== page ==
Simulated boundary layer structure and evolution in an Appalachian cold-air damming event with the WRF model
Wanli Wu, NCAR, Boulder, CO; and Y. Liu, J. Grim, F. Vandenberghe, A. Bourgeois, J. Knievel, T. Warner, M. Padovani, G. Luft, and K. Fling
The atmospheric boundary layer (ABL), the interfacial layer between the earth surface and the free atmosphere transporting momentum, energy, trace gases and pollutants, is directly influenced by its interaction with the underlying surface, and usually responds to changes in surface forcing in an hour or less. Accurate representation of the ABL and its interaction with the land surface in numerical models is of great importance for weather forecast and for applications as air pollutant transport. It is particularly crucial to be able to simulate ABL structure and evolution (regime change). The state-of-science WRF model has several ABL parameterization schemes including schemes specializing for stable boundary layer, and the unified Noah LSM. In this study, The WRF model along with an advanced four-dimensional data assimilation system (Liu et al., 2009) is employed to investigate the ABL structure and evolution in a cold air damming event in Appalachian Mountains. Cold air damming, a frequent winter weather phenomenon happens to the east side of the Appalachian mountains when cold air is trapped by the mountains and a anti-cyclonic pressure system to the northeast. Freezing temperature combined with snow and rain brings severe social and economic impacts. During cold air damming event, the ABL is evolving from unstable condition as the cold air dam builds up to a very stable one when the dam dissipates. Interaction between the boundary layer and the land plays an influential role in the ABL evolution. Simulating such ABL regime change and structure in cold air damming event still presents challenges to numerical weather prediction nowadays.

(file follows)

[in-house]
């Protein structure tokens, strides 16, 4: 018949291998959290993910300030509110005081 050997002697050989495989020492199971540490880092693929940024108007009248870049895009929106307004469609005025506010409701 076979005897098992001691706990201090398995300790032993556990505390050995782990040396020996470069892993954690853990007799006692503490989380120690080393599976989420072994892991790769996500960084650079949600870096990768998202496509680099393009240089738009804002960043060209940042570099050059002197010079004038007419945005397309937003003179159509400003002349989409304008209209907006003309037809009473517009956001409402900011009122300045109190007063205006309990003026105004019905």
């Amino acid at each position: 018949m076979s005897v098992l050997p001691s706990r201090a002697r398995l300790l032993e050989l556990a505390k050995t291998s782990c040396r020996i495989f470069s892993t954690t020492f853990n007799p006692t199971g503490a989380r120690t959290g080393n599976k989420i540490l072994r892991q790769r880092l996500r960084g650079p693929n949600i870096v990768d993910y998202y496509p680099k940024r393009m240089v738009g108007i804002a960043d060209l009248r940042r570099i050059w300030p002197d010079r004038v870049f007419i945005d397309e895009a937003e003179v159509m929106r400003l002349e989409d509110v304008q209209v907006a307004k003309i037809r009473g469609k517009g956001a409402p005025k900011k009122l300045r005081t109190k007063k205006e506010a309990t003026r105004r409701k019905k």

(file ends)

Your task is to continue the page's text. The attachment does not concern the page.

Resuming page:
With the modeling system and available observational data, a number of experiments have been conducted with different boundary layer parameterizations aiming to understand the ABL structure and evolution during the cold air damming event, and the role of land-ABL interaction, and to examine uncertainty in the representation of the boundary layer in the model. The experiments demonstrate the importance of the land-ABL interaction in the cold air damming evolution. The results indicate that all ABL schemes in WRF model have certain difficulty capturing boundary layer regime change. The near surface model errors are largely attributed to the discrepancies between the simulated and observed ABL. Applying the 4D data assimilation in the model can alleviate the inability of ABL scheme to some extent and certainly reduce the model systematic errors. The case study results with detailed diagnostics on ABL formation, evolution along with flux exchange within the ABL will be presented in this talk.
Session 9, Boundary-layer Processes in Global and Regional Climate or Weather Prediction Models II
Thursday, 5 August 2010, 3:30 PM-5:45 PM, Torrey's Peak I&II
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